Bonobos spent more time in close proximity to their mothers than chimpanzees. There was no species difference in the amount of time spent close to other individuals in a non-feeding context, suggesting that party size differences between the two species did not automatically result in more time in close proximity to others. However, in a feeding context, bonobos did spend more time in close proximity to other individuals than chimpanzees. These findings confirm higher levels of feeding tolerance in bonobos compared to chimpanzees previously reported for captive apes23. In sum, young bonobos had more potential opportunities to learn from their mothers, as well as from others when it comes to feeding skills.
In addition, young bonobos had more individuals in close proximity, as well as more social partners than chimpanzees. Recent findings on captive apes reported bonobos as less socially tolerant than chimpanzees and gorillas, since bonobos had fewer neighbours present during tool use24. However, fewer neighbours during a tool use task could reflect a lack of interest, rather than a lack of tolerance. Our findings suggest that higher levels of gregariousness and tolerance in bonobos lead to more close-range social learning opportunities and increased access to a variety of social partners from whom to learn.
Object manipulation rates were higher in a resting as compared to a feeding context in both species. Objects manipulated by immature chimpanzees did not include tools used by adults. In fact, immature chimpanzees often manipulated leaves; a material not used by adult Kalinzu chimpanzees in foraging tool use. This suggests that object manipulation by immatures was almost certainly not socially induced and thus not simply a result of young individuals emulating adult feeding tool use. The different object types targeted by immature chimpanzees and bonobos deserve further investigation (Koops et al. under review).
Chimpanzees showed higher rates of object manipulation than bonobos. This difference was apparent already in the youngest individuals observed (<1 yr old), who have experienced relatively few potential social-learning opportunities. Hence, this further suggests an intrinsic, rather than a directly socially facilitated, difference. Our findings provide the first evidence for a species difference in object-orientedness, which likely reflects a difference in the predisposition for tool use in Pan.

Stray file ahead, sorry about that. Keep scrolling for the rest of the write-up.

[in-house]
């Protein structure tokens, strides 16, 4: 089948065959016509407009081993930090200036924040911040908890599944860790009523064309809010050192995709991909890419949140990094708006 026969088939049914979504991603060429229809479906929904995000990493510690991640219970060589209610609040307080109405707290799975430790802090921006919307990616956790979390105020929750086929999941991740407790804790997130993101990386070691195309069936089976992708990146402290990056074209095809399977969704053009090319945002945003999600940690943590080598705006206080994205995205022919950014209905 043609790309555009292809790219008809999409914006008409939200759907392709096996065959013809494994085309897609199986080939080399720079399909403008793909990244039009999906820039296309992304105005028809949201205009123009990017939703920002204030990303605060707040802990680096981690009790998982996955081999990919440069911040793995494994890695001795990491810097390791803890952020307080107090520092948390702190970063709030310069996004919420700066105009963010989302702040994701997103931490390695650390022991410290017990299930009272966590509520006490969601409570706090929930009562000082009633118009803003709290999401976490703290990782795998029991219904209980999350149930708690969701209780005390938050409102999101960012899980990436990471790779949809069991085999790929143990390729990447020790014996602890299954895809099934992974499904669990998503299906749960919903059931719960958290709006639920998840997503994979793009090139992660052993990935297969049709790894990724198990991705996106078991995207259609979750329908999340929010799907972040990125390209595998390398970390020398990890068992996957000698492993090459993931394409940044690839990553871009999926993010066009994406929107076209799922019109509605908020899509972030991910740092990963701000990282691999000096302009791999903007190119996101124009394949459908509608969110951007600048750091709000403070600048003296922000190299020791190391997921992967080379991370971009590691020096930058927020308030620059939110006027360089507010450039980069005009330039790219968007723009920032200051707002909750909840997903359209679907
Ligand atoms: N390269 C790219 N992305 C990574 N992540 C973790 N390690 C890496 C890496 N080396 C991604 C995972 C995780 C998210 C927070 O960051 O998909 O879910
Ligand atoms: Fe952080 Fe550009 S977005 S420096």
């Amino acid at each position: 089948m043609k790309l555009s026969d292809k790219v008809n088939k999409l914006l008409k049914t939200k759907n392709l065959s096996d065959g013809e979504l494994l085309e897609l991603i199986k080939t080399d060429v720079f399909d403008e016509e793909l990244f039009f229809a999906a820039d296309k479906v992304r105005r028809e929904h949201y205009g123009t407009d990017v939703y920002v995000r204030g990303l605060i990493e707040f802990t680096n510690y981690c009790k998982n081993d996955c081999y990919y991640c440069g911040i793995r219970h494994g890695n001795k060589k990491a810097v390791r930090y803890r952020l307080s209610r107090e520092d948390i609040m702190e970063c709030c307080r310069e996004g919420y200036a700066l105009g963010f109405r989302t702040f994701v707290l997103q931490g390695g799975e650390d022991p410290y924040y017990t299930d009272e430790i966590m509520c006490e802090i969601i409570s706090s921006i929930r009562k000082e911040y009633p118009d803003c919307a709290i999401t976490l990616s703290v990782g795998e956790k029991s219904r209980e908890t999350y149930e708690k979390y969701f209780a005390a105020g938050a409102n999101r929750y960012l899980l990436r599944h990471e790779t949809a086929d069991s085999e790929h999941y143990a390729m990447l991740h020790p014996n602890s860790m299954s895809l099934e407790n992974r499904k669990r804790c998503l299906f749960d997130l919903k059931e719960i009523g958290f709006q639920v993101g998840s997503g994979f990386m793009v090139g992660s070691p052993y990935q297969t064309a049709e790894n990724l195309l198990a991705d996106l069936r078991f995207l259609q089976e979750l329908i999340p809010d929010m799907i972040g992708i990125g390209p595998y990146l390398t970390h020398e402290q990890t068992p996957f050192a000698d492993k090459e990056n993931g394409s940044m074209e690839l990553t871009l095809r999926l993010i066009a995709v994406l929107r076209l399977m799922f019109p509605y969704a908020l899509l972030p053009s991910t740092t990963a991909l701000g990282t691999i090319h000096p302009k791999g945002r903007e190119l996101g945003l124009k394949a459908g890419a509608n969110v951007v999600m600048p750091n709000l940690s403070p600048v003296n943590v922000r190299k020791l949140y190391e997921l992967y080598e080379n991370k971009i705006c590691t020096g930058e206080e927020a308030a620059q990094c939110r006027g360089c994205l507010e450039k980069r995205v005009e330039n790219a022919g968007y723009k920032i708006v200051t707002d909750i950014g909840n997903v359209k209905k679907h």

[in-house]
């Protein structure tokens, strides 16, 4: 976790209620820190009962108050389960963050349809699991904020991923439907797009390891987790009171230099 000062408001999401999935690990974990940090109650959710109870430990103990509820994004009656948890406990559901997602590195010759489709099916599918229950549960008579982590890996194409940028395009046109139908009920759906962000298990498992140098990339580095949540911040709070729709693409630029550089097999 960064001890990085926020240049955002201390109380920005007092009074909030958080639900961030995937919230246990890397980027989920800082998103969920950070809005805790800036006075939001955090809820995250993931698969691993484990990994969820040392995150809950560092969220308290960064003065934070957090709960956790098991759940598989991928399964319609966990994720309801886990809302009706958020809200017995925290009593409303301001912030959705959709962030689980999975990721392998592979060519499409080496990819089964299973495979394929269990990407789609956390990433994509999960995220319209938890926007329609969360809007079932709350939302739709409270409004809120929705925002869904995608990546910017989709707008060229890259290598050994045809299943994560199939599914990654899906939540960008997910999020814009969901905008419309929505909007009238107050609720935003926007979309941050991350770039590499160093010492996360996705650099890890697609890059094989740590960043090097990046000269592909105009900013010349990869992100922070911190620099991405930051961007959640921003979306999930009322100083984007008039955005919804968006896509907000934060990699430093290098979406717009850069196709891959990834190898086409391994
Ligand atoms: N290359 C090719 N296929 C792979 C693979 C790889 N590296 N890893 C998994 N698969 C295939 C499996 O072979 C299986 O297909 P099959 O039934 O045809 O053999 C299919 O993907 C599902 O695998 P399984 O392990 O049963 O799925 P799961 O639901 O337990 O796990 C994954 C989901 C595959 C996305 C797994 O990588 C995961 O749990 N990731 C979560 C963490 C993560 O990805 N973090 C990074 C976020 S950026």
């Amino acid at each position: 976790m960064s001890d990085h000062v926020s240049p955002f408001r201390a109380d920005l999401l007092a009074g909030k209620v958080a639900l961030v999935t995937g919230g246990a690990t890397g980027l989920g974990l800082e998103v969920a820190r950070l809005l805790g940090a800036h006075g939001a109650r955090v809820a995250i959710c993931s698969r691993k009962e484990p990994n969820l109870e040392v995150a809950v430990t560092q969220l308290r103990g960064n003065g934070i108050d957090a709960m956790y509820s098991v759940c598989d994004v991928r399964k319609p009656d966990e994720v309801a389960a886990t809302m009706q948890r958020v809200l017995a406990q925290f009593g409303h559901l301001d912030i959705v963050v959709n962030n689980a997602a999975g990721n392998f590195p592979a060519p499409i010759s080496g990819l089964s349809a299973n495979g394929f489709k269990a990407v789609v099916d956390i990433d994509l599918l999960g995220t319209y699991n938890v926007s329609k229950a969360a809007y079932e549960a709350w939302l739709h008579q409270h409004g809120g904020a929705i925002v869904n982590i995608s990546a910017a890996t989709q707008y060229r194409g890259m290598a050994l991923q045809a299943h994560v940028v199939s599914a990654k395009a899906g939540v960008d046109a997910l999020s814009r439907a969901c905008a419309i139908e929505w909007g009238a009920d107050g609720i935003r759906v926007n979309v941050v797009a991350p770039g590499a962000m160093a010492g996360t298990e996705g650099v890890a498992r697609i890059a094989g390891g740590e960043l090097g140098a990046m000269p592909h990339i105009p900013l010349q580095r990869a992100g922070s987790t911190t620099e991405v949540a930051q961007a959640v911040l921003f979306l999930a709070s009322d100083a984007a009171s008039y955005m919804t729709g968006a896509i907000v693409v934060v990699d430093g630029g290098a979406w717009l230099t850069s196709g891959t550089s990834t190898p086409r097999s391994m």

We showed that young chimpanzees and bonobos also differed with regard to object play. Chimpanzees played more with objects than bonobos. This finding was not a consequence of differences in solitary or social play. The species difference in object play was caused by a difference in solitary play with objects, which was observed more in chimpanzees than in bonobos. These results highlight the important role of play in fine-tuning adult behaviours25.
Chimpanzees engaged more in object manipulation and object play than bonobos, consistent with a species difference in the intrinsic motivation for tool use. A similar difference in object manipulation was found between the tool-using New Caledonian crows, Corvus moneduloides and the non-tool using common ravens, Corvus corax26. In both corvids and apes, the predisposition to manipulate objects likely results from a general increase in object-orientedness, rather than a difference in general cognitive capacity.
The question is whether bonobos lost the predisposition for tool use and if so, why? A recent study on captive apes using eye-tracking techniques found a species difference in attention bias. Bonobos pay more attention to social cues, whereas chimpanzees pay more attention to the action target object (Kano et al. under review). Together with our findings this suggests a trade-off between tool use motivation and social attention. The next step will be to assess predispositions across different populations of chimpanzees and bonobos. If there exists a connection between predispositions and the presence of tool use in chimpanzee populations, this would provide evidence for culture-gene co-evolution.